Home > The Idea of You(8)

The Idea of You(8)
Author: Robinne Lee

There were two additional security detail on Hayes’s floor, strolling the corridors. Perhaps this was what it felt like to have an audience with a head of state. Or clearance at the Pentagon. I’d begun to sweat.

At the end of the hall, Desmond withdrew a key card and opened the door to Hayes’s suite. I was not prepared for the commotion within. The room was cluttered with floral arrangements and fruit platters and mini-bottles of Pellegrino, although no one seemed to be eating. There was a young South Asian guy, all business, wheeling and dealing on his cell phone; two PR-type women congregated on a sofa, texting madly; a wardrobe lady holding suit jackets in both hands and giving orders to her assistant in a British-by-way-of-Jamaica accent; the aforementioned assistant traipsing back and forth to the bedroom with numerous shopping bags; a nattily dressed fellow plunking away on a laptop at the desk; and in the midst of it all: Hayes. His eyes met mine from the far side of the living room where he stood, arms outstretched, Jesus-like, while the wardrobe woman wrestled him into one of the jackets.

“Hi,” he mouthed. His lips parting into that megawatt smile.

“Hi,” I mouthed back.

Heads turned then, the entourage not so furtively checking me out. I was trying to read their looks without being read. No easy feat.

“Everyone, this is my friend Solène. Solène, everyone,” Hayes announced.

There were genuine smiles from the stylists and a nod from the guy on the phone, but there ended the hospitality. The laptop fellow was dismissive, and the sofa women were surprisingly cold. The fact that my role there had already been assessed and discredited was startling. This was precisely what I had dreaded.

It struck me then that I could not have looked like a typical groupie, and for them to dismiss me so summarily, it was quite possible that Hayes Campbell had a “type.”

“I’m sorry, it’s just going to be a few minutes more,” he said.

“No problem.”

“I don’t like this shirt, pet. Maggie, check the Prada bag in the bedroom and see what shirts they sent over.”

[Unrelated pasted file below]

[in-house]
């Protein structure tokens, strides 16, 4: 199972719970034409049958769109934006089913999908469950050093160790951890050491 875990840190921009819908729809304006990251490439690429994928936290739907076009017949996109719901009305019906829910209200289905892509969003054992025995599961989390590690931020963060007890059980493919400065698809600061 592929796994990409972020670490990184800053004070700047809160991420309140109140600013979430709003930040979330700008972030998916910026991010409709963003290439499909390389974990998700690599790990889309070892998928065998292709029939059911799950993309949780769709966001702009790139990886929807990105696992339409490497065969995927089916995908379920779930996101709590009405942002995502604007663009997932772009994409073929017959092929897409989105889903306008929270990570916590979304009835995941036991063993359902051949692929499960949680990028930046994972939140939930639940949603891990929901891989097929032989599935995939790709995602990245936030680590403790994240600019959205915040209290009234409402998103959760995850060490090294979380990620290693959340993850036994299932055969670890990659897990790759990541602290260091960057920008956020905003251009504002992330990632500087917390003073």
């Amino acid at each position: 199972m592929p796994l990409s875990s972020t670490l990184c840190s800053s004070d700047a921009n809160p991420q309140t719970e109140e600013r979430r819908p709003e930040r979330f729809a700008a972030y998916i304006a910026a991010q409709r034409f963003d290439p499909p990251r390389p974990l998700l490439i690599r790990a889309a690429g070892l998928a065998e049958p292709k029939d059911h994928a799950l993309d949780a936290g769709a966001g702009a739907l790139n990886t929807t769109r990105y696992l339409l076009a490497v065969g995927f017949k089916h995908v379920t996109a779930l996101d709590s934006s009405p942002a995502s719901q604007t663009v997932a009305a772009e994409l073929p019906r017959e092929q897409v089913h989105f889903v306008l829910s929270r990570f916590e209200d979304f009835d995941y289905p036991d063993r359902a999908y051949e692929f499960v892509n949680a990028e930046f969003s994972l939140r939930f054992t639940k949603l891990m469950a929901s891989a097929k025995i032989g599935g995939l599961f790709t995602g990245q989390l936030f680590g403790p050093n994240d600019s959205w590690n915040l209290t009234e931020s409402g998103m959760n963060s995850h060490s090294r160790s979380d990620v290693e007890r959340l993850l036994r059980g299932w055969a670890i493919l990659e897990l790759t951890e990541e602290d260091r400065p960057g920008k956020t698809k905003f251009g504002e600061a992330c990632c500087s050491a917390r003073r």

“What’s wrong with this shirt?” Hayes made a face. “Beverly doesn’t like my shirt.”

“I’m not crazy about the fit.” Beverly pulled at the extra material on his sides, drawing the shirt tight across Hayes’s abdomen, revealing his narrow waist. “See all this. You don’t need all this. I can take it in, but let’s see if something else fits better.”

“We have a fancy dinner tonight,” Hayes explained, “at the British Consulate General’s residence. That’s all, right?” He turned toward the women on the sofa.

“That’s all.” The blonder of the two smiled. “I’m emailing you the itinerary now. Along with your notes about Alistair’s charity.”

I was right: they were PR girls. Well-dressed, well-accessorized thirty-something women with matching Drybar blowouts. This was how I suppose Max Steinberg saw me. Perhaps he had not gotten the memo about Hayes’s type.

“I like the cut of this suit on you, but not the shirt,” Beverly mused. “Maggie!”

The wardrobe assistant emerged from the bedroom holding two dress shirts. Beverly looked them over quickly, grabbed the one on the right, and instructed Hayes to remove his clothes.

Hayes peeled off the trim suit jacket and unbuttoned his shirt before grabbing option no. 2. For a prolonged moment he was there, shirtless, in the middle of the living room. The others were consumed with whatever it was they were doing, but I could not resist the temptation to ogle. He was a vision: smooth, creamy skin; broad shoulders; taut abs; sculpted arms. Flawless. So this was what twenty looked like. That sweet spot between adolescence and the moment things begin to unravel.

“Perfect,” Beverly announced when he was done buttoning the replacement shirt. “You need to stick with the Italians, pet. They cut for a slimmer build. Maggie, be a love and get me the skinny tie on the bed.”

I watched Beverly as she fussed with her muse. Arranging his collar, smoothing his lapels, tying his tie. Like a mom … if Hayes were to have a forty-something Jamaican mom.

“All right. I’m happy with this. I’m leaving a pair of dress shoes for you in the bedroom.”

“Can’t I just wear my boots?”

“No,” Beverly, Maggie, and the nattily dressed fellow on the laptop said in unison.

“Absolutely not,” one of the PR women added.

Hayes laughed, and then his eyes narrowed, sly. “I’m wearing my boots.”

Beverly made some disapproving clucking sound with her mouth as she and Maggie began assembling their various wardrobe and shopping bags. “Leave the things hanging in your closet and I’ll make sure to press them before tonight. I’ll send someone up later to polish your boots.”